Terrace RCMP are reminding people to report suspicious activity after a couple of incidents.
Mounties say a boy on his way home from school January 4th was approached by a stranger standing in the trees nearby.
The man, described as Caucasian in his 70s with a black DC ball cap and blue jeans, asked where the boy lived.
Police say a separate incident a few weeks earlier involved a man in a blue sedan approaching a following a teenage girl in the downtwon area around 2:30 in the morning. The man is described as Caucasian, 6′ 4″ tall, with brown eyes, brown hair, and wearing shorts and a short sleeved shirt.
Investigators haven’t substantiated the claims, but Terrace RCMP have released a list of personal safety tips.
- Never talk, take anything, or go anywhere with a stranger.
- A stranger is: someone you don’t know, know only a little bit or have seen around, or someone your parents have told you to stay away from.
- If a stranger attempts to engage you leave the stranger right away and go to the closest safe place ie an open business.
- Tell an adult that a stranger is making you feel uncomfortable or tried to get you to go with them or give you something.
- There is safety in numbers. Whenever possible walk with a friend or relative.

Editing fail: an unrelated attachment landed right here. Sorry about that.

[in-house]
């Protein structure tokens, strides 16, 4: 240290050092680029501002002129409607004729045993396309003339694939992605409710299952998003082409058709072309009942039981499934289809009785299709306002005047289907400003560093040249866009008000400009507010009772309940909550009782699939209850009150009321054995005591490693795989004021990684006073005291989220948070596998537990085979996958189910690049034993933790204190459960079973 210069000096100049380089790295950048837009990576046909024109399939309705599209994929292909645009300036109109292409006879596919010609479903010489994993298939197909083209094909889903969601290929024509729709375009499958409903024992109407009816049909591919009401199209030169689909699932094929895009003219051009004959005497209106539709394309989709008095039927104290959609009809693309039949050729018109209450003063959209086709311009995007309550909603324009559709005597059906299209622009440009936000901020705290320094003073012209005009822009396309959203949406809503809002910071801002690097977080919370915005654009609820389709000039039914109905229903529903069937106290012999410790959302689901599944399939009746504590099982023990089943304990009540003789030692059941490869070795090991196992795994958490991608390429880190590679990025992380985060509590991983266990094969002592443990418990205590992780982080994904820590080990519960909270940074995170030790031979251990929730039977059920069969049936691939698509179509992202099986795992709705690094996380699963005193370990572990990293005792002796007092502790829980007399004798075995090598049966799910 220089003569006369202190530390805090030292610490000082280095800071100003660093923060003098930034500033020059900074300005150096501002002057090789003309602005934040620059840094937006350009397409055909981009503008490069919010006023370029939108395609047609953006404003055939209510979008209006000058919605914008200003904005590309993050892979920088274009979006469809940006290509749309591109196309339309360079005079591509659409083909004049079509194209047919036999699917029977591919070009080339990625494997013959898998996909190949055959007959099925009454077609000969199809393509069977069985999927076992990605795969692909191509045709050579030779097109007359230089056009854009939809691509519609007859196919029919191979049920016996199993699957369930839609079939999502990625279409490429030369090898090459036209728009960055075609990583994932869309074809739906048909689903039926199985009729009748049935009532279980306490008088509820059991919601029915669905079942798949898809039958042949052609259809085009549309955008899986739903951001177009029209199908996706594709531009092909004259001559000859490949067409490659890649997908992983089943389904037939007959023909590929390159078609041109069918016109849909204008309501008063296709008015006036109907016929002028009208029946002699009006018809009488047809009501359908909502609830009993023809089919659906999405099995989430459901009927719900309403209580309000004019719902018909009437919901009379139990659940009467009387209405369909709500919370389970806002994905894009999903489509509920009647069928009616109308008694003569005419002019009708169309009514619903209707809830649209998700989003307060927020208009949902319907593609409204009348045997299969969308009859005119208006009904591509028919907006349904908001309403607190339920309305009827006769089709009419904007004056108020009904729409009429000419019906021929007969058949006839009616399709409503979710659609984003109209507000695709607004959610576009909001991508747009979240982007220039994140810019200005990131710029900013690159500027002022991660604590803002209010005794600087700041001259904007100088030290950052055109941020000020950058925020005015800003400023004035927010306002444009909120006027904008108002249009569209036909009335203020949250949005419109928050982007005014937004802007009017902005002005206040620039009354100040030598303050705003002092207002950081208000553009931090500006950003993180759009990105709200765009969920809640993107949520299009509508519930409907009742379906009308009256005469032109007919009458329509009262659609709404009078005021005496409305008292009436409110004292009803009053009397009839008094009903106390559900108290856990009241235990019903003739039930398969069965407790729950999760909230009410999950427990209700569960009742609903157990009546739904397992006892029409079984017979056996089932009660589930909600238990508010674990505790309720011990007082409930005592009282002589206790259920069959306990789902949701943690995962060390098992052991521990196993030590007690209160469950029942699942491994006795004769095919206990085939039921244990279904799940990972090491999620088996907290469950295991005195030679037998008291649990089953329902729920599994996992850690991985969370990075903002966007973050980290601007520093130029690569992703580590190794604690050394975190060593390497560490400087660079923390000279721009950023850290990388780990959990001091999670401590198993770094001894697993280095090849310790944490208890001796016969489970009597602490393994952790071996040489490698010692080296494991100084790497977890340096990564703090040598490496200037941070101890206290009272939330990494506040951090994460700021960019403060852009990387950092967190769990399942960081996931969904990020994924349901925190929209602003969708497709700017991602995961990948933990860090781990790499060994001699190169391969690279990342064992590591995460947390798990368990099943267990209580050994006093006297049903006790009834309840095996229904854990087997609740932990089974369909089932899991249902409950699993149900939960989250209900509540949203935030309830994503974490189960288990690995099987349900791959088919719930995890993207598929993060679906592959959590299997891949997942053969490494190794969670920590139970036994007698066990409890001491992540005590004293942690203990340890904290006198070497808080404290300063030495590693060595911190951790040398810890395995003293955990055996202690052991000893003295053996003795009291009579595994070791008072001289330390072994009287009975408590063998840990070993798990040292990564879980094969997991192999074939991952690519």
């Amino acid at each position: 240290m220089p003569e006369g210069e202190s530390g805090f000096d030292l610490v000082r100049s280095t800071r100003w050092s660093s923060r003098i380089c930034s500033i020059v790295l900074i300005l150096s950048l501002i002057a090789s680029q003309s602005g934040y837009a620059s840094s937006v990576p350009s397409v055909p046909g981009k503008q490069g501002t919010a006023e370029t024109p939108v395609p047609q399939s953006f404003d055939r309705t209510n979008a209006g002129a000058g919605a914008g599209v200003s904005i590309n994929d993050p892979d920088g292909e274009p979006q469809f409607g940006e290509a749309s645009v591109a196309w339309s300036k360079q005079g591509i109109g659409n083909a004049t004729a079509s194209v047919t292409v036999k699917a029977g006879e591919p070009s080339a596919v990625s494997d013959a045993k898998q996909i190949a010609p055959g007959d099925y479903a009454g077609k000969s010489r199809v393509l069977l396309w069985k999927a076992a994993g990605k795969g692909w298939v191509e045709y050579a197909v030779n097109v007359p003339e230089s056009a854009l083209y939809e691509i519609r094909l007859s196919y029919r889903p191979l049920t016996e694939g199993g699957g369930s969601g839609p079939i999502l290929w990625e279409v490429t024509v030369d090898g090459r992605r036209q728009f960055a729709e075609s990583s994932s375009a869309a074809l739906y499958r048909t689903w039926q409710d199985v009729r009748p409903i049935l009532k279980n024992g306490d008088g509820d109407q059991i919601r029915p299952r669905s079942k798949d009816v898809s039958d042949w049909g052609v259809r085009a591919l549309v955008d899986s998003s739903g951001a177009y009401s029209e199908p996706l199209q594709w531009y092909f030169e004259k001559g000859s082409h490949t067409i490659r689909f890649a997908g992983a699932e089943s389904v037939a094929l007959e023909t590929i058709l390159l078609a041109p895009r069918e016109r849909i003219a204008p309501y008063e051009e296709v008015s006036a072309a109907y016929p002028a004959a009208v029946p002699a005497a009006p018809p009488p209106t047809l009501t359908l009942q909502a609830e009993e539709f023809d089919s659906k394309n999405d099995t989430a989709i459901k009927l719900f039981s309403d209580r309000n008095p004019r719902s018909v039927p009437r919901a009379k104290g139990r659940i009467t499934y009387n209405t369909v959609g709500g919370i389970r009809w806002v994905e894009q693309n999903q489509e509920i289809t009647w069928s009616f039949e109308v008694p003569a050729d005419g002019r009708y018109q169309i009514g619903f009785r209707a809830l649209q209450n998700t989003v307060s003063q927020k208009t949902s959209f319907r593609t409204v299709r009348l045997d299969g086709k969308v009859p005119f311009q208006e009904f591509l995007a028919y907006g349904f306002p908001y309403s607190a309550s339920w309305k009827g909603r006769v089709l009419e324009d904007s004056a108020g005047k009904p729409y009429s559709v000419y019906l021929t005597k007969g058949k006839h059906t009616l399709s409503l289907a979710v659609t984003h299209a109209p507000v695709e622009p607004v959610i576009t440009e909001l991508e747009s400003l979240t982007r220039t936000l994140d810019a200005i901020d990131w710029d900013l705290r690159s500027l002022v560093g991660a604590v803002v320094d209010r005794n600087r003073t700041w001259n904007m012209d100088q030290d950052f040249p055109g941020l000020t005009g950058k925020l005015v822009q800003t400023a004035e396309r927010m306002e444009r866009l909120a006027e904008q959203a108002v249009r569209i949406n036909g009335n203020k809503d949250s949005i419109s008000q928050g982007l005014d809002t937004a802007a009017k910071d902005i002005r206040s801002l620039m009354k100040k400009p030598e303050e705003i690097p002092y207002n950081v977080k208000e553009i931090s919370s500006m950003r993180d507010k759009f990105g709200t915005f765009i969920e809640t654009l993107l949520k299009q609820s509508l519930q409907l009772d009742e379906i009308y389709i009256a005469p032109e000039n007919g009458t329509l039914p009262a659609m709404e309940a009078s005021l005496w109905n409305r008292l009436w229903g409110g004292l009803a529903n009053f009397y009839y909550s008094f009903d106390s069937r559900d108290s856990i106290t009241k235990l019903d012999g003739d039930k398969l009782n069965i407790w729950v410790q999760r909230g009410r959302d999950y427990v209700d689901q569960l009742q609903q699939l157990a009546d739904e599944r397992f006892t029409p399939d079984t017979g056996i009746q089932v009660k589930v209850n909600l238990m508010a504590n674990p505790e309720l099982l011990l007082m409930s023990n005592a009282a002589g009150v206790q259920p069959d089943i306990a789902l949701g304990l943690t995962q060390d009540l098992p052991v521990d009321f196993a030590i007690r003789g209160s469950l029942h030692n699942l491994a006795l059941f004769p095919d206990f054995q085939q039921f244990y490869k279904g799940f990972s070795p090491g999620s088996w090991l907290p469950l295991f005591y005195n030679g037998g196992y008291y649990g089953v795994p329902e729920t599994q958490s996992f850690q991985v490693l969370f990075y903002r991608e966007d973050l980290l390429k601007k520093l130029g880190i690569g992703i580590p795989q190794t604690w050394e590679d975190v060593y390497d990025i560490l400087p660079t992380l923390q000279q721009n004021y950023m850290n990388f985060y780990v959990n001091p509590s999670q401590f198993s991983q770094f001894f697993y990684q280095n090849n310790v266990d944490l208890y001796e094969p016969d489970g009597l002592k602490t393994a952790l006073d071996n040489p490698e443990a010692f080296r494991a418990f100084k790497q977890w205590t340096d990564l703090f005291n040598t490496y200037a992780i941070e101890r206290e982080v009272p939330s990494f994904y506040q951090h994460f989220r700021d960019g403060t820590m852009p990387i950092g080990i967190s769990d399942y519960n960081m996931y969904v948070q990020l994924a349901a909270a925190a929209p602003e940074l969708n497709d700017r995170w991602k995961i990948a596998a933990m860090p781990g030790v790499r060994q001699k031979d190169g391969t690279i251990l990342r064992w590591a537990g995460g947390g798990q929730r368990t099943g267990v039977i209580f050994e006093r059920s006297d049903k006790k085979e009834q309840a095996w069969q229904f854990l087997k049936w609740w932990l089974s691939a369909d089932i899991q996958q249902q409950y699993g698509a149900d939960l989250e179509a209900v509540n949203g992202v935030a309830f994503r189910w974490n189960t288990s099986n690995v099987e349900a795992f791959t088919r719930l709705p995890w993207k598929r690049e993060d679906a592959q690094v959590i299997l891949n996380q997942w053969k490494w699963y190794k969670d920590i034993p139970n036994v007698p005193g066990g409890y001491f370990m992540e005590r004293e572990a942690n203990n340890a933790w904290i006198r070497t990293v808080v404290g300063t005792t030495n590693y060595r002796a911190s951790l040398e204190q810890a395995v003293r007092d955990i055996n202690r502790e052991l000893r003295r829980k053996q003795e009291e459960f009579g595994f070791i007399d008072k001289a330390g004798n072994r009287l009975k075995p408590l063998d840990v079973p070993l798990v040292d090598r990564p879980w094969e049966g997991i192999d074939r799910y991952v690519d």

- It is okay to say NO. Should someone try to grab or restrain them, teach them to scream loudly, make a loud noise, and shout,
This person is not my parent.
- Whenever possible take notes of any physical vehicle descriptors and licence plates.
- Call 911.
- Establish a secret word or phrase for your family. This should be used in emergencies to identify a safe person other than their parent or care giver.
- 1. Be aware of your surroundings. Pay attention to where you are and who is around you. Walk with confidence with your head up, not staring down at the ground. Don’t let yourself become so consumed by your cell phone or personal electronic device that you lose touch of what is going on around you. Being aware of your surroundings is always important.
- 2. Trust your instincts. If you feel like you are being followed and feel threatened, make eye contact to show you’re suspicious and cross the street or enter a business that is close by. This shows that you won’t be taken by surprise and puts you in a more populated area that will likely deter a criminal as the chance of being detected is higher.
- 3. Walk with someone whenever possible, in well-traveled and well lit areas, avoiding short cuts through alleys, construction sites and parking lots. Don’t stop to talk to strangers and have a plan of action in mind in the event that you are confronted; where will you go and what will you do if a dangerous situation presents itself?
Anyone with information about these incidents or any others should contact Terrace RCMP or Crime Stoppers.